BY: BAR KOLODNY, Community Safety Organizer & Teen Organizing Program Coordinator, St. Stephen’s Youth Programs
On Friday, March 15th, 2019, high school student leaders from B PEACE for Jorge and the Pioneer Valley Project Youth Voices United and adult allies gathered across the street from Smith & Wesson Gun Manufacturer. This marked one year since youth organizers from these two organizations began the call for Smith & Wesson’s CEO James Debney to be a part of the solution to address the epidemic of gun violence.
After the school shooting on February 14, 2018 in Parkland, Florida, a mass movement arose across the country. There were student walkouts protesting gun violence, rallies at state capitols calling for gun reform, and more than 50 new laws passed in 25 states before the end of the year. Youth organizers from the B-PEACE for Jorge Campaign and the Pioneer Valley Project worked together from Boston to Springfield to organize an action in Massachusetts in which students walked, not to their state capitol, but to the global headquarters of Smith & Wesson in Springfield. Rather than meeting with legislators, young people used the action to ask for a meeting with Smith & Wesson’s CEO James Debney. Smith & Wesson (now officially known as American Outdoor Brands) is the company that manufactured the weapons used in this Parkland massacre as well as many other mass shootings, including the movie theater in Aurora, Colorado and the office park in San Bernadino, California.
Student leaders also drew attention to the fact that gun violence not only includes mass shootings that get intense media attention but also the daily, often ignored, occurrence of gun homicides and injuries in urban areas around the country. They named the implicit racial disparity in national and local responses to various kinds of gun violence. Students asked for the meeting with CEO Debney to highlight the urgent need for gun manufacturers to take responsibility for the products they create, starting with Smith & Wesson.
In a report published by American Outdoor Brands on February 8, 2019, Smith & Wesson’s holding company wrote to shareholders, “The Company’s reputation as a strong defender of the Second Amendment is not worth risking for a vague goal of improving the company’s reputation among non-customers or special interest groups with an anti-Second Amendment agenda.” The youth leaders and their adult supporters believe that if Smith & Wesson is going to produce guns, then the company needs to be a part of the solution to ending gun violence.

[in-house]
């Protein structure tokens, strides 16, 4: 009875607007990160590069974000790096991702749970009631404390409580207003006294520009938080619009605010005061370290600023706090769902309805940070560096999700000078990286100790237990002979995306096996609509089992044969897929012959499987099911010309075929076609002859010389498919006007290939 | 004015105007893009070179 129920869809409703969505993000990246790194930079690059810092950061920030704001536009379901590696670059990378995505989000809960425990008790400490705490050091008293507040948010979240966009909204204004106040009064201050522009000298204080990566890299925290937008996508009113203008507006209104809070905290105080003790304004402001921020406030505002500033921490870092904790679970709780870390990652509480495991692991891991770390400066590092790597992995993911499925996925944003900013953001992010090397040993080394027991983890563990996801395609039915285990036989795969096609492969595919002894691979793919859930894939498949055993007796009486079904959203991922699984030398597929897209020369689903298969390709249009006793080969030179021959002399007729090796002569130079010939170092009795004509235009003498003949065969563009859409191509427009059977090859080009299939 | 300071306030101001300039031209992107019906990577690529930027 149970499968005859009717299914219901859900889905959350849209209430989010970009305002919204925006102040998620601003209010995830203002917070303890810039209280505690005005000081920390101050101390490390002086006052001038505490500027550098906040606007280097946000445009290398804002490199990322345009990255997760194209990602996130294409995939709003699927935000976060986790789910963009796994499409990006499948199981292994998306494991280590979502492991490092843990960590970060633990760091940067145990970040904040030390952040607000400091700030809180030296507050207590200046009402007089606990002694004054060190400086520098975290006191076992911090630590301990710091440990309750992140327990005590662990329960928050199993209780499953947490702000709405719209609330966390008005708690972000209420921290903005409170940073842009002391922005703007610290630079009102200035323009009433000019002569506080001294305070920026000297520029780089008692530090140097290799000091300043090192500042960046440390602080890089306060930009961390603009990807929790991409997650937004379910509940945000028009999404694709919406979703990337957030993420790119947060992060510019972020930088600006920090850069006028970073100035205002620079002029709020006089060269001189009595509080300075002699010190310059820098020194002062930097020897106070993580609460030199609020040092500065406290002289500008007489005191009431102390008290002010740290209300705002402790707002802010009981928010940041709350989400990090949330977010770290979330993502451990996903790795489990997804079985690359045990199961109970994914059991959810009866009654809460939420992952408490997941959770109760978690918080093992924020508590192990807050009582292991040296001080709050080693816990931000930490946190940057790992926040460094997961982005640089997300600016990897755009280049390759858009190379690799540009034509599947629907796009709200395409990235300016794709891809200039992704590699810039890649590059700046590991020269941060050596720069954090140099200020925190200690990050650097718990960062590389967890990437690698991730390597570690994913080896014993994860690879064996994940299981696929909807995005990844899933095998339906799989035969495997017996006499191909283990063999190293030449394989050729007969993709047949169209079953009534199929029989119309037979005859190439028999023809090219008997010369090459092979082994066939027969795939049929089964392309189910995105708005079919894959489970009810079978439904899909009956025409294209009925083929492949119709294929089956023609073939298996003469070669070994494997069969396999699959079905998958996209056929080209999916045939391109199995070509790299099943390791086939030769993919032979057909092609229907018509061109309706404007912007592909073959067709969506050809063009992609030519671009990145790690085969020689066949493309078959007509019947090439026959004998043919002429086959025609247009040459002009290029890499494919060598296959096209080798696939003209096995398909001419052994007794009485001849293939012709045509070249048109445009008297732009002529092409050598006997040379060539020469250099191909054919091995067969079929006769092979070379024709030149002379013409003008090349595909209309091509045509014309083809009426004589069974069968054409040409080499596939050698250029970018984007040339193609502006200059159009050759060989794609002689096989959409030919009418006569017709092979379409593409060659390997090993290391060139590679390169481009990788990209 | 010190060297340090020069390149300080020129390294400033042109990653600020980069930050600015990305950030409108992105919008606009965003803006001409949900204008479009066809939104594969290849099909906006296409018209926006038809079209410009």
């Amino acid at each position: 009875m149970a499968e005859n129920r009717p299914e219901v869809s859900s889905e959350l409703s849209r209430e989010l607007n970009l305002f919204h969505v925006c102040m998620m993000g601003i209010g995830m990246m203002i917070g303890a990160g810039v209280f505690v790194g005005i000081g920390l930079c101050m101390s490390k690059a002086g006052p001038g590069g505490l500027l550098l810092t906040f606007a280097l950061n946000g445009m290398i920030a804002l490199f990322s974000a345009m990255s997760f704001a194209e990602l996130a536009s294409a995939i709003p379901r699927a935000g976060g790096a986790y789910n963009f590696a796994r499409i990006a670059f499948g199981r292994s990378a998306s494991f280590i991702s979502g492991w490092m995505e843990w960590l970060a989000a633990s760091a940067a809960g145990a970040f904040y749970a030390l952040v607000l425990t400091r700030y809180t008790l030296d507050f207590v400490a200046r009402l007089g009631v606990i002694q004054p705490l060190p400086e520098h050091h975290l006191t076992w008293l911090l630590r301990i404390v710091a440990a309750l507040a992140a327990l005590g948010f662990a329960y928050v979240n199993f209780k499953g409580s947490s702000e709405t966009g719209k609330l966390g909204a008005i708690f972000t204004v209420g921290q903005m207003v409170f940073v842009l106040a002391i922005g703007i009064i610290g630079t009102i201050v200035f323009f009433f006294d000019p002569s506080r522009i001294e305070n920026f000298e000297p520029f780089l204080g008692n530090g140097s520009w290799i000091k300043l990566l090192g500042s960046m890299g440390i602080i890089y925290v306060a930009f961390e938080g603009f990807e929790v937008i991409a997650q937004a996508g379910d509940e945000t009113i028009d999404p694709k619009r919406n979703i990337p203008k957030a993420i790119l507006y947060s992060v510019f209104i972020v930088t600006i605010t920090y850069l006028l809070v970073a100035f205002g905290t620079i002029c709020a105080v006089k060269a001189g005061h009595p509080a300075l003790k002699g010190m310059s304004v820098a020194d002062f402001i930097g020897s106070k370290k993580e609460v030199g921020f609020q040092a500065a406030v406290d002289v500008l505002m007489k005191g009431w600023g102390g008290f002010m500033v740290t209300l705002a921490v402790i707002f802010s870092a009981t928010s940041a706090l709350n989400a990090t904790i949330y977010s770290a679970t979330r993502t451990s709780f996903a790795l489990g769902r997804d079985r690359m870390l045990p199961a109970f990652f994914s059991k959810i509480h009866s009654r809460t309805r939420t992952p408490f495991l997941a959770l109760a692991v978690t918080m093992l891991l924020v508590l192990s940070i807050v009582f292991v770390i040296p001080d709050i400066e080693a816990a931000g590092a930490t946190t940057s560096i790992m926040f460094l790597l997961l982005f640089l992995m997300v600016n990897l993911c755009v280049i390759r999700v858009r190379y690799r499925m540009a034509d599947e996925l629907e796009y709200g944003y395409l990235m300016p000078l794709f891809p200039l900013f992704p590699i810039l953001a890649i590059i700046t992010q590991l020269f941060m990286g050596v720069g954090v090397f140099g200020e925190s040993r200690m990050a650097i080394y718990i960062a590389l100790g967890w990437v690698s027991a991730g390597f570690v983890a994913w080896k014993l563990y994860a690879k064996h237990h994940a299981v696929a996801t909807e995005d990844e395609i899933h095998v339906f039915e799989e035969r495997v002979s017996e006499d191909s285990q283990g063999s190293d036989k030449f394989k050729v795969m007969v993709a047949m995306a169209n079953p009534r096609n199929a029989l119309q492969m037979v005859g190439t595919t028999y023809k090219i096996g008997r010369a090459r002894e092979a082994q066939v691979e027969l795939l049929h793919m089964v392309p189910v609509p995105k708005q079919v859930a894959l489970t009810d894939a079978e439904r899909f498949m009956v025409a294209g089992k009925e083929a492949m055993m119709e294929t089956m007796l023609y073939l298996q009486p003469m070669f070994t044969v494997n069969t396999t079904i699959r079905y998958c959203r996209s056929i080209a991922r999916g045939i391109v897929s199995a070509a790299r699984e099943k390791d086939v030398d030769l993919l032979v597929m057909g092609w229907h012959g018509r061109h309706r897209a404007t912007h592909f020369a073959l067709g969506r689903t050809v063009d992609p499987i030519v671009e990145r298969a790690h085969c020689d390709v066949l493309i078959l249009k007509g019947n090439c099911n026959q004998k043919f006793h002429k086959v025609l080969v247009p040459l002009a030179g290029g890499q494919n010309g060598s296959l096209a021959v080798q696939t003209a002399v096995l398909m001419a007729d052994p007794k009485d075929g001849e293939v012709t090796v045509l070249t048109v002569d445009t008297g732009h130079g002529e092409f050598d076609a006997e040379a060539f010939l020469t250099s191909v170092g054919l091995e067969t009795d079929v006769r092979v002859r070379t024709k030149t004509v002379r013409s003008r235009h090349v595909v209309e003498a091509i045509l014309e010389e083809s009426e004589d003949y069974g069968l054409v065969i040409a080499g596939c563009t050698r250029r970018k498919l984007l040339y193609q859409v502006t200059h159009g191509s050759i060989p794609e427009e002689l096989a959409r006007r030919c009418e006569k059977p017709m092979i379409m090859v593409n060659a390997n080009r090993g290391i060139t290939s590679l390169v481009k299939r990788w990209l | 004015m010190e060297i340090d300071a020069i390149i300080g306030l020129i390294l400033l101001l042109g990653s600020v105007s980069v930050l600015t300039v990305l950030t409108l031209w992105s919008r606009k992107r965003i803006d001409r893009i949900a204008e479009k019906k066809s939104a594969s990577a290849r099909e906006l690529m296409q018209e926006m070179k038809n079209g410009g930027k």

A leader with B PEACE for Jorge and 12th grader at Fenway High School in Boston, Maoly Lara Pena, says, “This is not how the world has to be or should be. We are coming together to re-imagine what might be possible between the people that make the guns and the people who suffer from the guns. We think we can find a better way forward.”
“We’re not here to shut down Smith & Wesson. We’re here because gun violence is a real crisis in this country. We’re here because we want to sit down with CEO Debney and talk about how we can work together to end gun violence. We have some good ideas and we think he does too,” said Maana Daud, a 12th grader in Springfield and a leader with PVP Youth Voices United.
Since the call began there has still been no word from CEO James Debney.
Want to support youth leaders in working to find a collaborative approach to ending gun violence?
You can call CEO James Debney at 800-331-0852 X6201.
Call your representatives and ask them to call on CEO Debney to meet with youth leaders of B PEACE for Jorge and the Pioneer Valley Project.
Email email@example.com for more ways to get involved and stay tuned to this blog!
B-Peace for Jorge is The Anti-Violence Campaign
to address the root causes of gun violence of the
Episcopal Diocese of eastern Massachusetts.